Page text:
How to Build a Stone Bridge

Water features are lovely in backyard gardens. Learn how to build a stone bridge for a charming stream crossing.

| September 2015

  • Digging trenches
    Dig two level places on either side of the stream for stone bridge footings.
    Illustration courtesy Storey Publishing
  • Leveling piers
    Make sure the piers are leveled so no wedging is necessary, to make the stone bridge as stable as possible.
    Illustration courtesy Storey Publishing
  • Setting the stone
    Lift the bridge stone into place with a boom or a ratchet hoist.
    Illustration courtesy Storey Publishing
  • Stone bridge
    You stone bridge will be higher than the path leading to it. Build the path up with tamped soil to level out the intersection, if you like.
    Illustration courtesy Storey Publishing
  • Stone Primer
    “Stone Primer,” by Charles McRaven is the essential guide for homeowners interested in diy stonework, from winding garden paths to fireplaces and stone retaining walls.
    Cover courtesy Storey Publishing

  • Digging trenches
  • Leveling piers
  • Setting the stone
  • Stone bridge
  • Stone Primer

Stone Primer (Storey Publishing, 2007), by Charles McRaven, presents basic techniques of stonework and dozens of projects for inspiration and practical guidance. Designs for the home include structural masonry and accents like fireplaces and countertops, while landscaping uses include retaining walls, stone bridges, and even stone sheds and water features. The following project is from chapter 11, “Water Features and Footbridges.”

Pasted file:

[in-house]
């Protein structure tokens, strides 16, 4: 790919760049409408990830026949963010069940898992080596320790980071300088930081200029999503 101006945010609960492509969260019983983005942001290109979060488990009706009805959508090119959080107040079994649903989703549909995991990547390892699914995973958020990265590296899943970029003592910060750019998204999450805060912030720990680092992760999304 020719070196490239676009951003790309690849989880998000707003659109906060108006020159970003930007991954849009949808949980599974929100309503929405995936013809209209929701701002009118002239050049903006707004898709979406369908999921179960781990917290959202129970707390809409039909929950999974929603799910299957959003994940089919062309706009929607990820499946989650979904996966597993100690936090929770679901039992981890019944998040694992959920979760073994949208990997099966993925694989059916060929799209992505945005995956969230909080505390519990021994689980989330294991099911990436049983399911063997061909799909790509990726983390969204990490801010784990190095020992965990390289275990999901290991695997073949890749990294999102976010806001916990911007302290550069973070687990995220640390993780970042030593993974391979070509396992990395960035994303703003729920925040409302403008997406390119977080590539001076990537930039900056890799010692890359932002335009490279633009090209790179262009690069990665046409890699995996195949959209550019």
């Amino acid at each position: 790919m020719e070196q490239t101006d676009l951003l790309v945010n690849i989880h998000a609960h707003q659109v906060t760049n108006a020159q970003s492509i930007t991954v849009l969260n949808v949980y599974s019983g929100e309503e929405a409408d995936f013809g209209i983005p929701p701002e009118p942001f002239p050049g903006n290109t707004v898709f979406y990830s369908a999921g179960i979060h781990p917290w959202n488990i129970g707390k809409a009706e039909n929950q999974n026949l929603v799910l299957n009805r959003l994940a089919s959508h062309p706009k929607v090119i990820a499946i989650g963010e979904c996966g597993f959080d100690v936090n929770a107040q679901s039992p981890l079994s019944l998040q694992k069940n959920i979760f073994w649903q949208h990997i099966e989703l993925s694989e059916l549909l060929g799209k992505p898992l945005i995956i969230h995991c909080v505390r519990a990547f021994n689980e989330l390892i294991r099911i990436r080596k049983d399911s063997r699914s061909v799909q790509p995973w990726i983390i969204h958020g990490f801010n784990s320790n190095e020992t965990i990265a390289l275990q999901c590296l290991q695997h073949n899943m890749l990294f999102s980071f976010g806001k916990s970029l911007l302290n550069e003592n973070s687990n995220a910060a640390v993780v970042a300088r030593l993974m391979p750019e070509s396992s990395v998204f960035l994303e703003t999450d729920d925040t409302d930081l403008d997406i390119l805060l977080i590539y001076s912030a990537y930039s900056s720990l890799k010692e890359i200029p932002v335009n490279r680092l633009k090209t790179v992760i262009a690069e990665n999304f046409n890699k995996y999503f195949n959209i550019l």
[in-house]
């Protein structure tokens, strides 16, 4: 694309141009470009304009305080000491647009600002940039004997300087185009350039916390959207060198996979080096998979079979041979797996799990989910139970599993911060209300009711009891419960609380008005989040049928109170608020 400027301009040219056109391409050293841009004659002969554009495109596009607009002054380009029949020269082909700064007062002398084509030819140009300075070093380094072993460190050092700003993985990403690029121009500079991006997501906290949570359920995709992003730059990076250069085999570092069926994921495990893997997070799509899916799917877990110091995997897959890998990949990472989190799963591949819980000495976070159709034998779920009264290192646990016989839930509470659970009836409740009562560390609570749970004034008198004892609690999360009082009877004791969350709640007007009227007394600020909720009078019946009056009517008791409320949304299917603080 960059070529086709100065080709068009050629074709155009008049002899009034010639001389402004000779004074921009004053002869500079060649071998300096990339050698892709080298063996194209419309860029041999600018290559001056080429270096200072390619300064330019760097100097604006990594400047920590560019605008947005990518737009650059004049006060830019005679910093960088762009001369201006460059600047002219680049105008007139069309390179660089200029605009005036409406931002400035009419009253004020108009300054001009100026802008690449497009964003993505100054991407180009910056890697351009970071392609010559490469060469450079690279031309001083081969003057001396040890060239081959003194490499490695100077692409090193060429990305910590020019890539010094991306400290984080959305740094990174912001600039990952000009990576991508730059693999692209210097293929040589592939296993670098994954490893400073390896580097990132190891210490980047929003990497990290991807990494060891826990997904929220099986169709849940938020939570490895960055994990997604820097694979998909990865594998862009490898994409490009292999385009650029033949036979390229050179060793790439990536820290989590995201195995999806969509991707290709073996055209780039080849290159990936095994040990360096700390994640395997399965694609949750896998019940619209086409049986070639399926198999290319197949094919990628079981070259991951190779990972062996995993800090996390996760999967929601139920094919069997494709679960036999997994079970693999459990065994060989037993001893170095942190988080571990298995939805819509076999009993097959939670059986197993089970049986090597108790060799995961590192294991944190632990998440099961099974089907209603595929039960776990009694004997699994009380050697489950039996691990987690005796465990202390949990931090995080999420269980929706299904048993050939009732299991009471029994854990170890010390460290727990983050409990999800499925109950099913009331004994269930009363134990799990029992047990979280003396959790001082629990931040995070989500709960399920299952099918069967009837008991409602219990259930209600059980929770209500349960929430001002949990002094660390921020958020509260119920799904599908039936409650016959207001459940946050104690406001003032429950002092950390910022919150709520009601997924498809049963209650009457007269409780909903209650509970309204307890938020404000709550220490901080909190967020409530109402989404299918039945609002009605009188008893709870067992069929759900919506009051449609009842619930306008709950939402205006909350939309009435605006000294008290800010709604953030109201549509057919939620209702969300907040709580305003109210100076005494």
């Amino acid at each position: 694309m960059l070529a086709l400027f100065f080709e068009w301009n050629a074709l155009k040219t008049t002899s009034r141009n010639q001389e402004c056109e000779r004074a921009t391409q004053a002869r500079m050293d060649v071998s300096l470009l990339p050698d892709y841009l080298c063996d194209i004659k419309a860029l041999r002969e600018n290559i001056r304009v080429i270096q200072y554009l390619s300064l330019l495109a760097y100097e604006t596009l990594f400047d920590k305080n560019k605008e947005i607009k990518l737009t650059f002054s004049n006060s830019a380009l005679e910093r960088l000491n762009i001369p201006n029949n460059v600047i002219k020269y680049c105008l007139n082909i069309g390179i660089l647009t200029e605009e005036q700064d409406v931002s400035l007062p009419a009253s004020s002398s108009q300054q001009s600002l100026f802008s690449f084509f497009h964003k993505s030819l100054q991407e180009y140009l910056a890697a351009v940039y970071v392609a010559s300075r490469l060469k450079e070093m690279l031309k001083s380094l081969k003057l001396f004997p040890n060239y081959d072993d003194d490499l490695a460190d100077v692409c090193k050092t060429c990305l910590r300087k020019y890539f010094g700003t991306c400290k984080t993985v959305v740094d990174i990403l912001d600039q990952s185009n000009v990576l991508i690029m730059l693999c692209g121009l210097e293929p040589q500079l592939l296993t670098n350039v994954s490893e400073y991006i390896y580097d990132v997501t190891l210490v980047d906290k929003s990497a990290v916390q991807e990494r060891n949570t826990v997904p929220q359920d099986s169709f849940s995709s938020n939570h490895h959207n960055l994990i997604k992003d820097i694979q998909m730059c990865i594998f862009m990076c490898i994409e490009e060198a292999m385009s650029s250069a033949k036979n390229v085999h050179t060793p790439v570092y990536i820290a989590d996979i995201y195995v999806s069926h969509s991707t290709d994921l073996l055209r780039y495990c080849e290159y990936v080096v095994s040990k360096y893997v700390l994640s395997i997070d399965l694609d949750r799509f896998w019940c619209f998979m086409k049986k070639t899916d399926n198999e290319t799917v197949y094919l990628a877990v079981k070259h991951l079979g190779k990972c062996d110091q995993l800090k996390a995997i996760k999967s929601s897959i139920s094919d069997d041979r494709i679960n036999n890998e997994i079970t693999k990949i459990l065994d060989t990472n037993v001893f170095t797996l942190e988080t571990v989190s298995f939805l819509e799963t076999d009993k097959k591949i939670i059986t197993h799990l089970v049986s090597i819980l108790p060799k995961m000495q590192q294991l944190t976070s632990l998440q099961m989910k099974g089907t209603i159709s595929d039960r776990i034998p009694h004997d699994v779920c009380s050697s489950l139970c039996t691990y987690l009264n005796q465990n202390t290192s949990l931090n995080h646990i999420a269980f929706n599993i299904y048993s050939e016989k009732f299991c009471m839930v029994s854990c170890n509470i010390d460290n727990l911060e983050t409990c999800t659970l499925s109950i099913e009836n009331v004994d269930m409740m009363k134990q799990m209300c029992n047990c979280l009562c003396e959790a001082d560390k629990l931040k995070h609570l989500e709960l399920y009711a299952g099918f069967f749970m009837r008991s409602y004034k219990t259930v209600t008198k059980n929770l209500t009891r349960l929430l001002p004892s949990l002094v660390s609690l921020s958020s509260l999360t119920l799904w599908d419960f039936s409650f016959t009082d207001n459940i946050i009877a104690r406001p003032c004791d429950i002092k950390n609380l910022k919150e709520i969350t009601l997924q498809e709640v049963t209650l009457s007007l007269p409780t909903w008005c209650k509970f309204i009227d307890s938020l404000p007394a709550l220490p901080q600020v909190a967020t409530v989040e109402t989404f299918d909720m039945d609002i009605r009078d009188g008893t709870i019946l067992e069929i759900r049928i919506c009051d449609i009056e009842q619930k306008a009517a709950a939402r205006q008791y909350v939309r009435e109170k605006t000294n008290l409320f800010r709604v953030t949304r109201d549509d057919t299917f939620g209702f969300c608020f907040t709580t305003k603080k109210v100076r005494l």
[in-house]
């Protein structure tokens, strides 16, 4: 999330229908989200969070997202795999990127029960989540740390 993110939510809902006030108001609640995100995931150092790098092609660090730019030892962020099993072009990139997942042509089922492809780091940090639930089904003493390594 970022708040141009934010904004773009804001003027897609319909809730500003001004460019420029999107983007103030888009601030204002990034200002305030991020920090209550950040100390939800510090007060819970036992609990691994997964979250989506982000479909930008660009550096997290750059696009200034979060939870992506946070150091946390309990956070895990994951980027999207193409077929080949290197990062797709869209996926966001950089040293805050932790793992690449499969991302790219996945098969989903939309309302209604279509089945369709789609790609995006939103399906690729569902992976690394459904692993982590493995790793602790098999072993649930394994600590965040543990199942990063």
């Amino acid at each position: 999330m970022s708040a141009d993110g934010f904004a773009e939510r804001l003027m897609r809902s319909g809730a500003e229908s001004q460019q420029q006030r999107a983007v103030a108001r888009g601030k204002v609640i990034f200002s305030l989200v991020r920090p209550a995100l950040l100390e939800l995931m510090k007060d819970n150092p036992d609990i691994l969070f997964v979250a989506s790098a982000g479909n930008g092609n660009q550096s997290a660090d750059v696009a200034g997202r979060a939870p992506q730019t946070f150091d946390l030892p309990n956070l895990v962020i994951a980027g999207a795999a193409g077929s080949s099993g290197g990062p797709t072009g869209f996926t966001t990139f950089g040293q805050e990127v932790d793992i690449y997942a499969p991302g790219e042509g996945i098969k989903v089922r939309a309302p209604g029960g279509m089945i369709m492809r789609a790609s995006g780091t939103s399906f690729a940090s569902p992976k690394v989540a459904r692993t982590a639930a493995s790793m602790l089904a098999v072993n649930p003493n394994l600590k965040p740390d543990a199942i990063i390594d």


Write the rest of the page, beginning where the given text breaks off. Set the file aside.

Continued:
You can buy this book from the MOTHER EARTH NEWS store: Stone Primer.

This bridge is a slab of stone laid across the stream, supported on stones at each end. These support stones are embedded in the bank to form a level base for the slab. Necessarily, the slab must be thick and heavy to carry foot traffic. This means you’ll need some help or equipment to place this stone.

1. Dig two level places 36 inches long and 6 inches below grade on each side of the stream, parallel within 24 inches of each other.



2. Lay 6 inch stones on these leveled “steps” along the stream. These form the foundation for the main stone slab and should be leveled so that no wedging is necessary.

3. Lay one big stone across and pry it into place with the bar. You will probably need a boom or tractor bucket for this job. Lacking this, you can set up a tripod of 2x6 framing lumber with a ratchet hoist to handle the big stone. The stone can be moved to the location on wooden rollers, if necessary, but should be lifted into place.






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